pressures, the Congress of the Republic adopted Act No. 65 of 1993
embodying the Penitentiary and Prison Code in an effort to monitor
compliance with security and protective measures and the enforcement
of custodial sentences (art. 1).
guiding principles of the Code relate to the lawfulness of detention,
equality before the law, respect for human dignity, the prohibition
of penalties such as exile, life imprisonment and confiscation,
and the lawfulness of arrest and detention.
also indicates which establishments may operate as places of detention
and describes the conditions for admission to each one. Detention
establishments are classified as: prisons, penitentiaries, special
prisons and penitentiaries, women's detention centres, prisons for
members of the security forces, prison farms, reformatories, rehabilitation
and other detention centres set up as part of the penitentiary and
new constitutional provisions establish tighter controls and impose
time-limits which make states of exception strictly transitional
in nature. They also indicate limitations on Government powers,
expressly guaranteeing the non-violation of fundamental rights.
This is because the emergency machinery provided for in the former
article 121 of the 1886 Constitution was not able to cope with the
new factors giving rise to violence.
Constitution brought about a significant change in the state of
siege provided for in the 1886 Constitution. The main changes were
concepts: the new provisions on states of emergency make a distinction
between the concepts of war and internal disturbance, assigning
each one specific consequences and granting the Executive powers
for each case;
one of the main achievements of the new provisions is that they
establish a well-defined temporal framework, 90 days for the first
declaration, extendable for up to two equal periods of time, the
last of which requires the approval of the Senate. This did away
with the indefinite nature of the state of siege, which created
institutional instability and constant legal uncertainty. In practice,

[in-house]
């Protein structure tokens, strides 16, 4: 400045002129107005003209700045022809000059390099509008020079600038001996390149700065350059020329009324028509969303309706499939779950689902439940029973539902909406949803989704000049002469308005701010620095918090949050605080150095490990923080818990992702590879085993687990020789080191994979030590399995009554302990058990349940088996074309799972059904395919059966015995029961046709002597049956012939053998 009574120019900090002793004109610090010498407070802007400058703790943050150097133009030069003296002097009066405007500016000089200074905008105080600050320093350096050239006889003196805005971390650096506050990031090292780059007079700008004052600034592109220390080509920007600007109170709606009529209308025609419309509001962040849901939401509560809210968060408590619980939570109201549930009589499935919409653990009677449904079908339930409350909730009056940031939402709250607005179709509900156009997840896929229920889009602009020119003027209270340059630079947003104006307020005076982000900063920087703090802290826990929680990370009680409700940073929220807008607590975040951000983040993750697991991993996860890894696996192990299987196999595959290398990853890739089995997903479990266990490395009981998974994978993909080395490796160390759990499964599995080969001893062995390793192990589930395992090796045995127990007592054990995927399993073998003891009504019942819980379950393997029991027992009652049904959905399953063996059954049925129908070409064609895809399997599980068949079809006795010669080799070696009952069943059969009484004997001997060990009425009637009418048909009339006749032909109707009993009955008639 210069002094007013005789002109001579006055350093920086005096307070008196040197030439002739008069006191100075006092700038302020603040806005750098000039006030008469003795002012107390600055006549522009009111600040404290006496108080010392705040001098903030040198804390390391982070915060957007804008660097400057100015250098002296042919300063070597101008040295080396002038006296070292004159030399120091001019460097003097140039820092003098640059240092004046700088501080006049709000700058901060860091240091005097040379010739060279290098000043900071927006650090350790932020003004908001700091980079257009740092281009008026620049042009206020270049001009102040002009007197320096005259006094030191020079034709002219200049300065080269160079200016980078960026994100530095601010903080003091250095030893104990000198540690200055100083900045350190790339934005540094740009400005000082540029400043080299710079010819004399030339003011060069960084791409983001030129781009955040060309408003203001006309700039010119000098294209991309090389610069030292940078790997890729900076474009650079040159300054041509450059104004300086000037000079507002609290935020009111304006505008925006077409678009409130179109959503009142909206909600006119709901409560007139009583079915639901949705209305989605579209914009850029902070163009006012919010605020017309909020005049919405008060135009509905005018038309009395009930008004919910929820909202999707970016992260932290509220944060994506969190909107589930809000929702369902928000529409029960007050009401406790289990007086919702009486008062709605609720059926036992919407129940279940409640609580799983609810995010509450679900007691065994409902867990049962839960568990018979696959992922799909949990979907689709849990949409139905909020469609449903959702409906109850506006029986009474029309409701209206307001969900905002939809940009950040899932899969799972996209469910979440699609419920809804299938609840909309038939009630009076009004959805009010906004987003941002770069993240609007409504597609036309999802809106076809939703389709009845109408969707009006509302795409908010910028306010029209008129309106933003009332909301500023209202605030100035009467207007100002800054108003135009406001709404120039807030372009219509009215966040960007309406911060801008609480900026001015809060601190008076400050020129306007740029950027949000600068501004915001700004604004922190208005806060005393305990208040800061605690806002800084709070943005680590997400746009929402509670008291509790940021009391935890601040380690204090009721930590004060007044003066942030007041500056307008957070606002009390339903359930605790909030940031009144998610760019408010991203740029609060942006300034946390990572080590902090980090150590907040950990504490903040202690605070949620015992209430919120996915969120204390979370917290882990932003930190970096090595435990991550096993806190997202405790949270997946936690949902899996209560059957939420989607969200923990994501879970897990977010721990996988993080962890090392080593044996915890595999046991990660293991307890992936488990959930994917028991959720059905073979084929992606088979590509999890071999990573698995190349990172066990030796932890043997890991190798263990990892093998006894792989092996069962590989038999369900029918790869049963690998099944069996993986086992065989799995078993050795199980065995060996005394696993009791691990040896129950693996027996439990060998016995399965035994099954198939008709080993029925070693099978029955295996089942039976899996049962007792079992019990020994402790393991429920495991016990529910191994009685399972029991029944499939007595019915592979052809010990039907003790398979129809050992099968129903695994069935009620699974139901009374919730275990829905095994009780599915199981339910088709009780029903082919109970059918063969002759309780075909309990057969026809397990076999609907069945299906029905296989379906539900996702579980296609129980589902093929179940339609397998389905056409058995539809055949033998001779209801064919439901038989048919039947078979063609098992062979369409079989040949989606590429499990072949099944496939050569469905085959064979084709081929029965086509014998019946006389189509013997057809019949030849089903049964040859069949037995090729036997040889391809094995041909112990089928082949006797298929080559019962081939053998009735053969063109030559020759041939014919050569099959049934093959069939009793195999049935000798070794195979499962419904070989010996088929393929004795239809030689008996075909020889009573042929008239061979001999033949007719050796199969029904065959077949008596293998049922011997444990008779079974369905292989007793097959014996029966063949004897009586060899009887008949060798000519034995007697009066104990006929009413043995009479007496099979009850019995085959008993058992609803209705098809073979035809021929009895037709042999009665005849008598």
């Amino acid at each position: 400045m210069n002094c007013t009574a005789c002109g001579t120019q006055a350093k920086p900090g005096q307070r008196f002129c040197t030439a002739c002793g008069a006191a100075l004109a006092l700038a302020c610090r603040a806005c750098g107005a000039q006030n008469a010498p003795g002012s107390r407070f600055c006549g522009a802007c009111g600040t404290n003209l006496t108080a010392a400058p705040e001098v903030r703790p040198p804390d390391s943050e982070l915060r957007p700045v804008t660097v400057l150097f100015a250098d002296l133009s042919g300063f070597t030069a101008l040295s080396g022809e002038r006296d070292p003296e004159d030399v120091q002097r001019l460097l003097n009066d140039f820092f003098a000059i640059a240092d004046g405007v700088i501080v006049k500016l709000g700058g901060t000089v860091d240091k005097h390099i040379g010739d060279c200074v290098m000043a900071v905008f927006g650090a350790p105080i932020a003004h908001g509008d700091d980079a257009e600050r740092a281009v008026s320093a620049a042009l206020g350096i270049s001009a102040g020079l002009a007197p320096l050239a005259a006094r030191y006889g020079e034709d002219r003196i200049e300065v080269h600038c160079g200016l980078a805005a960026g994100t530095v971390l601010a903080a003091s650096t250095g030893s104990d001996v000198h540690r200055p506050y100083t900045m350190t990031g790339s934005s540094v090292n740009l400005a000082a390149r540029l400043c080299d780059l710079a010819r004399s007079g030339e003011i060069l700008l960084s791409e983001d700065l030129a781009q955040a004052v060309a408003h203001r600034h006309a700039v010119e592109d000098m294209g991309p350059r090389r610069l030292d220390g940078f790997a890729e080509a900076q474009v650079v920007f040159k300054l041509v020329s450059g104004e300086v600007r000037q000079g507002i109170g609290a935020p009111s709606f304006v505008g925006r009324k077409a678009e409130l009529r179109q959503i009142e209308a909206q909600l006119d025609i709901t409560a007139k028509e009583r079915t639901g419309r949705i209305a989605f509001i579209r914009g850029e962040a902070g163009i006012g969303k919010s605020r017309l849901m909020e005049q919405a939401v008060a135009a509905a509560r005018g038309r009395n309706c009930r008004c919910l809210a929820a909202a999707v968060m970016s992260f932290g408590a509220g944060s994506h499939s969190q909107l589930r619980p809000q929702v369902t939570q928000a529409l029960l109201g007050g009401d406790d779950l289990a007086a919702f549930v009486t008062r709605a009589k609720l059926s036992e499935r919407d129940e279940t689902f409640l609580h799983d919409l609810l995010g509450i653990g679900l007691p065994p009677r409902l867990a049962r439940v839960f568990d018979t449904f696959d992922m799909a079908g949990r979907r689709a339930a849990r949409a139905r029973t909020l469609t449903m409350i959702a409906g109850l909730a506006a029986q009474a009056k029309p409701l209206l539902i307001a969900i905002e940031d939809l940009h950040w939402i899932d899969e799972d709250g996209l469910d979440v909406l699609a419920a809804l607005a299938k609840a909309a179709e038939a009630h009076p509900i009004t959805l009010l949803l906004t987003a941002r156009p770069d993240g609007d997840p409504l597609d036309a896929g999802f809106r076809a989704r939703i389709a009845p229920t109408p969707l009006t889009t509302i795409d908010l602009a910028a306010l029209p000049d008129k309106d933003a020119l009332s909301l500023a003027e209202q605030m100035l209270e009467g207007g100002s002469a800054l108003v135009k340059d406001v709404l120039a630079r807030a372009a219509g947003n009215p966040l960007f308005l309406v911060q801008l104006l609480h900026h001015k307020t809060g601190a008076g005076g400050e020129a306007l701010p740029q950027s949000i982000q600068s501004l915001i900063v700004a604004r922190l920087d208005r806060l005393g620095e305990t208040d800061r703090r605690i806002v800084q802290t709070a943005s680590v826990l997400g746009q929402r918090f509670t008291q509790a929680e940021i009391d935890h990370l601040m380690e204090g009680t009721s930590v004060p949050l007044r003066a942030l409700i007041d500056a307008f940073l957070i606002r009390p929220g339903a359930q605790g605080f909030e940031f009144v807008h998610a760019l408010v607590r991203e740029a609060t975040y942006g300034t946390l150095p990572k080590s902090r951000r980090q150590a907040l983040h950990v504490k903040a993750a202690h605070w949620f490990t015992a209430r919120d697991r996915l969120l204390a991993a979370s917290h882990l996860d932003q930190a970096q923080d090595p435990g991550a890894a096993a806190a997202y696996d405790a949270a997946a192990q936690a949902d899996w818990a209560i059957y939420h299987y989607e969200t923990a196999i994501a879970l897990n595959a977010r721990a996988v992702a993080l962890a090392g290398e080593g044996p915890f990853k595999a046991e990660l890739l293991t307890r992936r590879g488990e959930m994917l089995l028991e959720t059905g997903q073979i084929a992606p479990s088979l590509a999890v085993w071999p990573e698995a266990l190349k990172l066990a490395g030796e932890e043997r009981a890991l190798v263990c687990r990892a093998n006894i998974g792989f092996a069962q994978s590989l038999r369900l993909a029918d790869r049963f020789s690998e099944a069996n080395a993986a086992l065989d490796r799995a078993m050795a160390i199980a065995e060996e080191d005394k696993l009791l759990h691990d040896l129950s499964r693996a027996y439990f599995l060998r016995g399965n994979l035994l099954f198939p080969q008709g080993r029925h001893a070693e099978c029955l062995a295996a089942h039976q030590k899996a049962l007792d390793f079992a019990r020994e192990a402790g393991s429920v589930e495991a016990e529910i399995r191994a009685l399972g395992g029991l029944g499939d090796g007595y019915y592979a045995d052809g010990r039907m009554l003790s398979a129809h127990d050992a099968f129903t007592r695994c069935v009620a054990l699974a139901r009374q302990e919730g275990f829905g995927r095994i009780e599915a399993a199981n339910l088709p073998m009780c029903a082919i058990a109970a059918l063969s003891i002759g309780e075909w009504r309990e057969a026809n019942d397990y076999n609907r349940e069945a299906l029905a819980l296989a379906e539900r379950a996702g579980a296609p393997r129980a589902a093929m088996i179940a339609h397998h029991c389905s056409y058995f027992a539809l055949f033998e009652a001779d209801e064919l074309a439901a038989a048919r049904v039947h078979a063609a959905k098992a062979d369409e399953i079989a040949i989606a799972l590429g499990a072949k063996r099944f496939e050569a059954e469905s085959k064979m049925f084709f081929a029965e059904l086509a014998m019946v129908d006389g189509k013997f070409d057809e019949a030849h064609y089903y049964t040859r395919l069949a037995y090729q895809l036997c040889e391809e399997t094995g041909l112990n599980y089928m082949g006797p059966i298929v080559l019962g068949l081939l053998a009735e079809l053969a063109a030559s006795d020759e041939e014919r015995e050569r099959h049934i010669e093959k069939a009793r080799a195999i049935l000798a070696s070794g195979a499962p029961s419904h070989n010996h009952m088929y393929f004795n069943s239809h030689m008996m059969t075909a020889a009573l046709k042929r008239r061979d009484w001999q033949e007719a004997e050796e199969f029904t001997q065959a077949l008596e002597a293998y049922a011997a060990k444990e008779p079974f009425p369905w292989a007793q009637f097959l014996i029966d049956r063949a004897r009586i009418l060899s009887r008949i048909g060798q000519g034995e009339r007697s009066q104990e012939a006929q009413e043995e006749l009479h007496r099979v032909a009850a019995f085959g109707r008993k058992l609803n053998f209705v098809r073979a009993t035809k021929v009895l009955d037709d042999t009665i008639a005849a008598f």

the time-limit means that the country (or part of it) cannot be
under a state of emergency for more than 270 days, during which
the Executive has an obligation to take the necessary measures to
deal effectively with the cause of the disturbance;
and connectedness: the emergency measures taken by the Government
must have an actual causal relationship with the occurrences giving
rise to the disturbance. The objective effect of the measures thus
has to be to eliminate the root causes of the internal disturbance.
There must also be proportionality between the threat and the measure
taken to attenuate it; otherwise, the door would be open to possible
abuses of power;
control by Congress: the new provisions strengthen the machinery
for political control by the legislature over decisions taken by
the Executive in the exercise of these emergency powers. In the
first place, the authorization of the Senate of the Republic is
required to declare war; secondly, while the state of war exists,
Congress retains all its powers and may at any time amend or repeal
decrees issued by the Government in the exercise of emergency powers.
Under a state of internal disturbance, the prior approval of the
Senate is required for the Executive to order the second 90-day
extension and it is the Government's obligation to submit a substantiated
report to Congress;